I also have this image: Julie writing, sitting on a straight-backed chair next to her window, drinking coffee. She smoked. Her knees were pulled up tight to her chest, skinny as she was, writing in her journals, working to untangle the knots, as she did when we talked. I had the honor of being her closest friend. It was a conversation. We were friends of the soul.

Julie was older than me. Seventeen years was, I know now, a big gap in our understandings of life. I was as yet unable to decipher my own abandonments. She was far ahead, and getting closer everyday to understanding her distant, long-dead parents, whose fairy tale love had no room for a child. Julie’s presence was an intrusion, a jealousy.

I can see her, knees pulled up to her chest, skinny, writing, smoking, drinking coffee in front of her window. Three years after leaving her, the parents came back, appeared at the kitchen door they’d disappeared through. Her grandparents’ love would have to last her all her life, be her sustenance. And it was. How else would she take my face in her hands that way, and radiate such love?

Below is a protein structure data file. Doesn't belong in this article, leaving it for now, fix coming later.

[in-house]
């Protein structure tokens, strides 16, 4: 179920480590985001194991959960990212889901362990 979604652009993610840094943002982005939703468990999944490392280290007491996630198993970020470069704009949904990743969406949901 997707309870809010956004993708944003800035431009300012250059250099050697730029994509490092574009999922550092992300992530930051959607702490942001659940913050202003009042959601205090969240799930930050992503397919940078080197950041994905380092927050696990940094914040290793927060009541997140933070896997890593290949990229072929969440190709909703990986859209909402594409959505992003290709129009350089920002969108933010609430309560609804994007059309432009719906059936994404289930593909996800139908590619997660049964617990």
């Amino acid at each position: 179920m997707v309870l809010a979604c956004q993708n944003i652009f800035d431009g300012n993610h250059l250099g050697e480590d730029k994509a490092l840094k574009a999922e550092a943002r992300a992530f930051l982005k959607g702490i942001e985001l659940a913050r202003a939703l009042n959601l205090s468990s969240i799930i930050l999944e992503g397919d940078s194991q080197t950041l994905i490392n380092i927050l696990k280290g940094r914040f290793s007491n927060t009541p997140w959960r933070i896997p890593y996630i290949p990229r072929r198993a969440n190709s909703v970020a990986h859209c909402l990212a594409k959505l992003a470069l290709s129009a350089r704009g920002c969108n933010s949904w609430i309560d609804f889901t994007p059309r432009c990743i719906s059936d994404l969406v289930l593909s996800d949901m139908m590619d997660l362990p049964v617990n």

I wonder if Julie’s grandmother cried, as she had when the cow was taken. The depression was over. They had all survived, though Julie would always be boney, angular, like a Klimt drawing, or an Egon Sheile. Joints beautiful beneath her skin, long, knobby, graceful pianist’s hands.

The way I imagine it, her grandmother had to be strong for Julie’s sake. I imagine she stood there and found her way to smiling. Certainly she held her, pressed her close to her heart. Maybe her grandfather layed his hand on Julie’s shoulder. A signal. Live! Maybe when the door closed, the two stood like iron statues, until both collapsed against each other in grief. It must have been a terrible and brave goodbye.